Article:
The recoupling of the actuating rods 3 with the knobs 23 of the spectrum variation clusters is then effected. To do this, a second tool suspended from the winch of the charging crane of the reactor is used, which is brought over the upper part of the actuating rod 3 using the approach groove 78. The actuating rods 3 are in fact engaged within the actuating rods 2, and it is only necessary to use the tool to lower the actuating rod 3 until the bushing 20 becomes engaged in the knob 23 of the spectrum variation cluster. The locking of the bushing 20 is then effected by means of the handling rod 18, which is raised by the tool and then turned one quarter of a turn to engage the studs 75 in the long slots 74. The rod then descends again by the effect of the springs, so that the oval knob 19 assumes the separating position of the expansible bushing 20 as shown in FIG. 1.
The operation is performed for each of the arrays comprising a control cluster and a spectrum variation cluster simultaneously.
After each operation the correct locking of the bushings is checked by raising the tool and by checking with a weighing machine that the assembly of the two actuating rods and of the two clusters is then actually raised.
When the assembly of the two actuating rods has been recoupled, the vessel cover is replaced, to which the fluid-tight enclosures 1 are fixed, carrying the movement mechanism of the actuating rod 2 before the starting up operations of the reactor.
During the first part of the operating cycle of the reactor, the spectrum variation clusters consisting of fertile rods are left in the position of maximum insertion in the arrays, whereas the control clusters are used for the operation of the reactor. In fact, the actuating rod 2 and the actuating rod 3 are entirely independent and the movements of the actuating rod 2 involve no movement of the actuating rod 3 and of the spectrum variation cluster. On the other hand, it has been discovered that the descent times of the control rods responsible for running the reactor are identical to the times recorded with reactors not having spectrum variation clusters, in spite of the presence of the actuating rod 3 prolonging these spectrum variation clusters.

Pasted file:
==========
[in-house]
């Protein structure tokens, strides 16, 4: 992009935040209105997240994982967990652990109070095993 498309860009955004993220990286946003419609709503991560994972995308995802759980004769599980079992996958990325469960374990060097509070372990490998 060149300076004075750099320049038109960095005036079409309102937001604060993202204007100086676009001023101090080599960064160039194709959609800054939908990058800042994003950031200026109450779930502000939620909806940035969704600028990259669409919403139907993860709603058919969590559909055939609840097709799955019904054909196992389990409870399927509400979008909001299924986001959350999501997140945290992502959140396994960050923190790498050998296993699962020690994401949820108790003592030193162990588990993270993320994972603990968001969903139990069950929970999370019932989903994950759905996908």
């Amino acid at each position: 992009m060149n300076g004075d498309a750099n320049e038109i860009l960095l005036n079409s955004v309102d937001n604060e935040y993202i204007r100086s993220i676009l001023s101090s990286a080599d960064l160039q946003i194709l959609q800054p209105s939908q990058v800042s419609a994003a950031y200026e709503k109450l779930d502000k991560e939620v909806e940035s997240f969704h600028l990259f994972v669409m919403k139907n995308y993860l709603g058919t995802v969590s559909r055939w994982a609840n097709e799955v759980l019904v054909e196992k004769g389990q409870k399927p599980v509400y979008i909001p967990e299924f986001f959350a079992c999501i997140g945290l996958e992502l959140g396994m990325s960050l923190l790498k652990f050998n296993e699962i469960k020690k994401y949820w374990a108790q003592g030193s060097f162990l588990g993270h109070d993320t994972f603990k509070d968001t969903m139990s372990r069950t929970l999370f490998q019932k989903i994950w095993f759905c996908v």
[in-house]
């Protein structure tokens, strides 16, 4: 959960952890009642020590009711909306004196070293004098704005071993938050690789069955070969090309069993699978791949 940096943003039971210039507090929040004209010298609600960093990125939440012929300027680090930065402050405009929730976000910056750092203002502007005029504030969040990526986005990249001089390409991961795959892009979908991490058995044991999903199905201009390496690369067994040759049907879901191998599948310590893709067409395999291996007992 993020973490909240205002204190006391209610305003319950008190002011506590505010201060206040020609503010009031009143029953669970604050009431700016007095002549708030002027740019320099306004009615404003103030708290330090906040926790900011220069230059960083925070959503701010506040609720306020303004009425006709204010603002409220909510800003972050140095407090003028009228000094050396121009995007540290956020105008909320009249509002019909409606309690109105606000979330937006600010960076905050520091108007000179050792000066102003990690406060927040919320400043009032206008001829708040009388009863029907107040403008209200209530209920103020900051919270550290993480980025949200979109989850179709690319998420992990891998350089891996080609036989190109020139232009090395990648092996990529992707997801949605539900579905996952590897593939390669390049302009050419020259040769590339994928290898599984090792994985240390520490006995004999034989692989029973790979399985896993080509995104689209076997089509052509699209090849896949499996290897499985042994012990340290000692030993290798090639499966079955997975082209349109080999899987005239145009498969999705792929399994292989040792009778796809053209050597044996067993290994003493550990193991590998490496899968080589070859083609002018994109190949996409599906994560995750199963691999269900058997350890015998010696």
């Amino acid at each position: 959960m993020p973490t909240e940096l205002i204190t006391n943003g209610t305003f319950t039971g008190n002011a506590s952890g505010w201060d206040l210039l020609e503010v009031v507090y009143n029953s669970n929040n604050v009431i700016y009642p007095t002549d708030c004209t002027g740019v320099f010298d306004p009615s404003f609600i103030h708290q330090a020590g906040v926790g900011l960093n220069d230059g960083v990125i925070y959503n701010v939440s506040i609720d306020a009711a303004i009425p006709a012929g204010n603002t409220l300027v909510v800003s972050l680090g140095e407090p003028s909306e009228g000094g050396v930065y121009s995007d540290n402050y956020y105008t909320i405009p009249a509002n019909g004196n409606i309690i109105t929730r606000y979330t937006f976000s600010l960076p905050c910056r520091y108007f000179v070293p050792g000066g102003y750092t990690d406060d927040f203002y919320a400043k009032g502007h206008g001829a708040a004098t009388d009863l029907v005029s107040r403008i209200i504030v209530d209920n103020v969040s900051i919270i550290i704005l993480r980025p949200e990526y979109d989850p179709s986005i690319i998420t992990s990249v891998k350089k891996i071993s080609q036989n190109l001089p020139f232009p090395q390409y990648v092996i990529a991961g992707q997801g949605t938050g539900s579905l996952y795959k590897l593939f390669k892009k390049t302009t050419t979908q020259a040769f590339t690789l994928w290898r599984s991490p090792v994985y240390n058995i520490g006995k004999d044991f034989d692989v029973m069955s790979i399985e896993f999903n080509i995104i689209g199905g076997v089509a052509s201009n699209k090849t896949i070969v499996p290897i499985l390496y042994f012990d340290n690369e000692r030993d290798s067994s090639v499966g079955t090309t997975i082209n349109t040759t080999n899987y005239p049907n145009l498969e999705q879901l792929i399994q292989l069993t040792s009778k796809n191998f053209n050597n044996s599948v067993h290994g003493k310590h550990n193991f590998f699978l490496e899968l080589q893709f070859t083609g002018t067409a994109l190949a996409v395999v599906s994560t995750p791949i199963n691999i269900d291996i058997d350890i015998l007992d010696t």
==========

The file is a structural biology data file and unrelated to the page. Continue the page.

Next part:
At the end of the first part of the operating cycle of the reactor (the duration of which is approximately equal to four-fifths of the service run of the reactor), the spectrum variation clusters must be extracted progressively, and to do this one starts with those which are associated with actuating rods which are already in the top position to avoid disturbing the running of the reactor. Beyond this top position there is a slight overstroke of the actuating rod 2, which enables the bearing surface 60 of the sleeve 45 to be brought into abutment with the shoulder 61 of the fluid-tight enclosure 1. The overstroke permits a relative movement of the sleeve 45 and of the rod 2, the spring 46 then being compressed, so as to disengage the fingers of the cam 48. The fingers 41 are then in the open position. The pressure relief valve 65 is then opened, which has the effect of creating very rapidly a negative pressure of the order of 22 bars in the upper part of the fluid-tight enclosure 1 and in the annular space between the actuating rods 2 and 3 above the segments 50. The actuating rod 3 is then driven upwards within the actuating rod 2, entraining the spectrum variation cluster which is extracted from the array during its upward movement.